Iran Confirms Shut-Downs After Cyberattacks On Two Government Organizations
Iran has suffered two cyberattacks leading to the shutting down of some government services, according to a statement issued on Wednesday [October 14] by the Ministry of Information and Communications Technology (ICT). Social media users have named the Ministry of Roads and Transportation and the Ports and Maritime Organization (PMO) as the targets, and also suggest some banks have been affected.
Confirmation of the attacks came from the ICT Ministry’s Center For Cyber Support and Operation Coordination, which they had been on “two government organizations” and had led to the “temporary shutdown of services” as a security precaution. “There is no evidence of widespread attacks on a big number of government organizations other than the two,” the statement said, without giving further information.
One Twitter user naming the targets as the PMO and the Transport Ministry suggested the attack has employed the ransomware Harma, which infects computer systems, encrypting data to make it unusable. Another Twitter user claimed the attack had destroyed software in use at the PMO and suggested Israel was responsible.
Other Twitterati have reported internet shutdowns. “I think Iran’s Internet [connection to the global web] has been reset. I’ve lost all my cookies and credentials and been signed out of all services,” wrote one user. Comments on the post reported lost Internet connections at work on Tuesday, while some university students reported the cancellation of online classes.
Zoomit, an IT information website, in an article on Tuesday said government companies and organizations had been warned not to update systems, anti-virus software or firewalls, in order to avoid connecting to the government Intranet known as the National Information Network (NIN), and not to provide distance access to any servers or to information and operational systems.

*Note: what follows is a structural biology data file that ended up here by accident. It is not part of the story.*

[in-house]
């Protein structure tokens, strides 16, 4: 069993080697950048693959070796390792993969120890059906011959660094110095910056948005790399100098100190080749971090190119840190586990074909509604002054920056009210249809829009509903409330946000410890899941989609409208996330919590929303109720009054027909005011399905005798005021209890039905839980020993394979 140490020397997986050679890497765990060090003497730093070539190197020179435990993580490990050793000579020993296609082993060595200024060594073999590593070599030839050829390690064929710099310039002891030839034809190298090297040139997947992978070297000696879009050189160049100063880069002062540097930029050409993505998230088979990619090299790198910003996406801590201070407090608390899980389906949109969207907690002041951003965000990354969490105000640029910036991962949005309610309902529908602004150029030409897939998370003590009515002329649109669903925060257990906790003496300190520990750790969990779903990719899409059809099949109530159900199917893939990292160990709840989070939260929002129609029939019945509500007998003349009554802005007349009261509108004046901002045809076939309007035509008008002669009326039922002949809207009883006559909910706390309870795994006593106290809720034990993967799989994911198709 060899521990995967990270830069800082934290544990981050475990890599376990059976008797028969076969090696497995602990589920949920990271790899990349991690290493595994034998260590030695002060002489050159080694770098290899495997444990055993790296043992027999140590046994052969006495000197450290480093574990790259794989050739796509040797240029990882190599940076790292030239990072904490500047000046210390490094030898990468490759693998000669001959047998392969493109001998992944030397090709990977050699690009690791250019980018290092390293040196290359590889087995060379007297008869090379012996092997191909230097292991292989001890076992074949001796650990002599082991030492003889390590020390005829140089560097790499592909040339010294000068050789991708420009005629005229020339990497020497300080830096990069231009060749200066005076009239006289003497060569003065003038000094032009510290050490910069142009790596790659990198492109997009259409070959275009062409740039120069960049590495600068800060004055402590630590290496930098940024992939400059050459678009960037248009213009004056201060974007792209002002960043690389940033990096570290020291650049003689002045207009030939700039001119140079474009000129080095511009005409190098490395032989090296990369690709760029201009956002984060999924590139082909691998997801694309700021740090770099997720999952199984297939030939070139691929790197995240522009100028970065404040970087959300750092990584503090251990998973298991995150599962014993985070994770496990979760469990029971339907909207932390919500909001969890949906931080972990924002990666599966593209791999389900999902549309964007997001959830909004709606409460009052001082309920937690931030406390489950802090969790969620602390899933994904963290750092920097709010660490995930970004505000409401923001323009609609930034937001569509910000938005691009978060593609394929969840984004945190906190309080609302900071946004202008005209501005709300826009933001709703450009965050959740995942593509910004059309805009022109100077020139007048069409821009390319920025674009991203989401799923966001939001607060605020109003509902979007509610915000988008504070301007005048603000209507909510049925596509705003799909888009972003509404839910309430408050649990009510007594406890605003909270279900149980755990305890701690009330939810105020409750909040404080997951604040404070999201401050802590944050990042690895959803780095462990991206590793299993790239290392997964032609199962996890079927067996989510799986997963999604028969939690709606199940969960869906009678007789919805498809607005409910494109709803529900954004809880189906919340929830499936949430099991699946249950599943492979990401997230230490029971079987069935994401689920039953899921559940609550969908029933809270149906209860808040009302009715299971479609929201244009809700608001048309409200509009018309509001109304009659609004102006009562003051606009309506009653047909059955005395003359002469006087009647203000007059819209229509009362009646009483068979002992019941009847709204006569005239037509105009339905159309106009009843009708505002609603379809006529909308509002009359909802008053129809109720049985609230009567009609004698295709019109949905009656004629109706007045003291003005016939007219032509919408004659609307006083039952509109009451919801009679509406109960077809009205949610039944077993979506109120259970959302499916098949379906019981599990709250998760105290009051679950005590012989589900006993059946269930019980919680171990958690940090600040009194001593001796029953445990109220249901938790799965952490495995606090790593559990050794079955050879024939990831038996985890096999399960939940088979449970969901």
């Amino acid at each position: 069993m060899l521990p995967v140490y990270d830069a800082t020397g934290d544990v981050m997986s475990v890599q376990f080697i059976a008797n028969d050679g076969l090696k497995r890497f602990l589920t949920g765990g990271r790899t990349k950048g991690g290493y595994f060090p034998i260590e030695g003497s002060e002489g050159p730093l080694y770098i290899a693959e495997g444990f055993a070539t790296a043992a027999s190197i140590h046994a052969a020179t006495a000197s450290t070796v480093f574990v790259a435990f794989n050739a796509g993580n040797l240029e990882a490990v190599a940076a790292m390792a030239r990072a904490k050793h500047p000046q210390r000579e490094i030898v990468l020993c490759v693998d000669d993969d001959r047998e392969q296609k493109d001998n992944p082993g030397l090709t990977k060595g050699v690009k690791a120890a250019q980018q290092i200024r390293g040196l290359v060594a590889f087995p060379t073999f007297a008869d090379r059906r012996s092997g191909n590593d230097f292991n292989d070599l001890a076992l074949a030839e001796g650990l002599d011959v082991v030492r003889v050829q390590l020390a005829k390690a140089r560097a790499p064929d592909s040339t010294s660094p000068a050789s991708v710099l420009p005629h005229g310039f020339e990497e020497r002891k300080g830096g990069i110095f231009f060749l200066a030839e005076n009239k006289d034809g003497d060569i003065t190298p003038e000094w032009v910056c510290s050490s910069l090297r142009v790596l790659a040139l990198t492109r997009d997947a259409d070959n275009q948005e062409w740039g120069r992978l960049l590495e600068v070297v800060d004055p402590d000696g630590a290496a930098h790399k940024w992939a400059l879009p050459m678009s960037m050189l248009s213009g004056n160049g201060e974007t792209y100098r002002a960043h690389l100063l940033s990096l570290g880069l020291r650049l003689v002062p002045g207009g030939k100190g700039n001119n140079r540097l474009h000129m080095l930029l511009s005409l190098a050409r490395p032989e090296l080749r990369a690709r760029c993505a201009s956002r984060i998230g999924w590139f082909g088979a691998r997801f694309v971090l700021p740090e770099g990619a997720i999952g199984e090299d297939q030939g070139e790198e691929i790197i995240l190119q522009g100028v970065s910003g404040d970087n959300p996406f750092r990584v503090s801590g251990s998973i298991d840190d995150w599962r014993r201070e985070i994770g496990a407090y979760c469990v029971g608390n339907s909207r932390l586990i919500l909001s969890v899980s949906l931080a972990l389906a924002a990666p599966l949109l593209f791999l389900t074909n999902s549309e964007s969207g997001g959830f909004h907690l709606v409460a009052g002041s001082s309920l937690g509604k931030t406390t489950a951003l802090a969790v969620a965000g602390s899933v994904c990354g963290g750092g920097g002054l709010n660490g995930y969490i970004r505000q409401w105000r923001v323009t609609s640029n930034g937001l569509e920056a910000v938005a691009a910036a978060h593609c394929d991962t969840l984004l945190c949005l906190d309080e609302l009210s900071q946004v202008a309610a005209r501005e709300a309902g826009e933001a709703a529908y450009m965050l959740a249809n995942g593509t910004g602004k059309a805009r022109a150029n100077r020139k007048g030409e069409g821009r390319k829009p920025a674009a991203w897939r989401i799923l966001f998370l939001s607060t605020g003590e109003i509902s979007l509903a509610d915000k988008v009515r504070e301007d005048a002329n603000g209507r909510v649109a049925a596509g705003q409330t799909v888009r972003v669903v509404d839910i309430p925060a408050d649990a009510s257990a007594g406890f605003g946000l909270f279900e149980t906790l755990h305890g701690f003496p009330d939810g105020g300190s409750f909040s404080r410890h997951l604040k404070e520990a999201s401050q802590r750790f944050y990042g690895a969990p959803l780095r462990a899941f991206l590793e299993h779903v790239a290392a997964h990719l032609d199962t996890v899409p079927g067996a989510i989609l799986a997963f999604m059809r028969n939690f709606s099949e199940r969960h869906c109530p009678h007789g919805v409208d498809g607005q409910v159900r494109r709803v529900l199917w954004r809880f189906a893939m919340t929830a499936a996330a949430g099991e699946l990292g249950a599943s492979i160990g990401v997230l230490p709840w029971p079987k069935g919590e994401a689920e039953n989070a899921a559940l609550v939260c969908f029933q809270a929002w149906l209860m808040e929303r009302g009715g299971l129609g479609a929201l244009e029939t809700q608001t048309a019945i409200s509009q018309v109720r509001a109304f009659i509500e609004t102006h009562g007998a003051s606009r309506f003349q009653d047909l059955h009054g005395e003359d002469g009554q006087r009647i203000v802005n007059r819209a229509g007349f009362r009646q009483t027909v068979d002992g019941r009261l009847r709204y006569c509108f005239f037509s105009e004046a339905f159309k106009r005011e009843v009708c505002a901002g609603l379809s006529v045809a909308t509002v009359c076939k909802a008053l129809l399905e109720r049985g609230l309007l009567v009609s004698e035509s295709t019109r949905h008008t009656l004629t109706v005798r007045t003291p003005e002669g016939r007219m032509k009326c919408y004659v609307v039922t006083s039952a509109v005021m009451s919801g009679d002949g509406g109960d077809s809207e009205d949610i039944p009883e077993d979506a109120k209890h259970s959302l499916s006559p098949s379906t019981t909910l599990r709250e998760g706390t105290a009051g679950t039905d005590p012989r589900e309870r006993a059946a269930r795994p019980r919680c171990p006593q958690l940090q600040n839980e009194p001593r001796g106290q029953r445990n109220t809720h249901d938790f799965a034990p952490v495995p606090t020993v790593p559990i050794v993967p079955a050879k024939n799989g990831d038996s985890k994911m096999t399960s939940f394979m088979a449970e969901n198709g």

In 2011 Iran’s nuclear facilities were infected with the Stuxnet virus. In December 2019 Communications Minister Mohammad-Javad Azari-Jahromi said there had been a “massive state-sponsored cyber-attack” on government cyber infrastructure and websites and that Iran’s homegrown firewall, DEZHFA, had warded off 33 million cyberattacks. In May, Iran reported a “failed cyberattack” against the port of Bandar Abbas in the Strait of Hormuz.
There has been speculation that recent fires and explosions at Iran’s nuclear and military facilities were due to cyberattacks. An explosion at the Natanz atomic facility in July set back Iran’s enrichment program, possibly for several years. The Atomic Energy Organization of Iran said on July 5 it had determined the cause of the blast but would not reveal it on security grounds.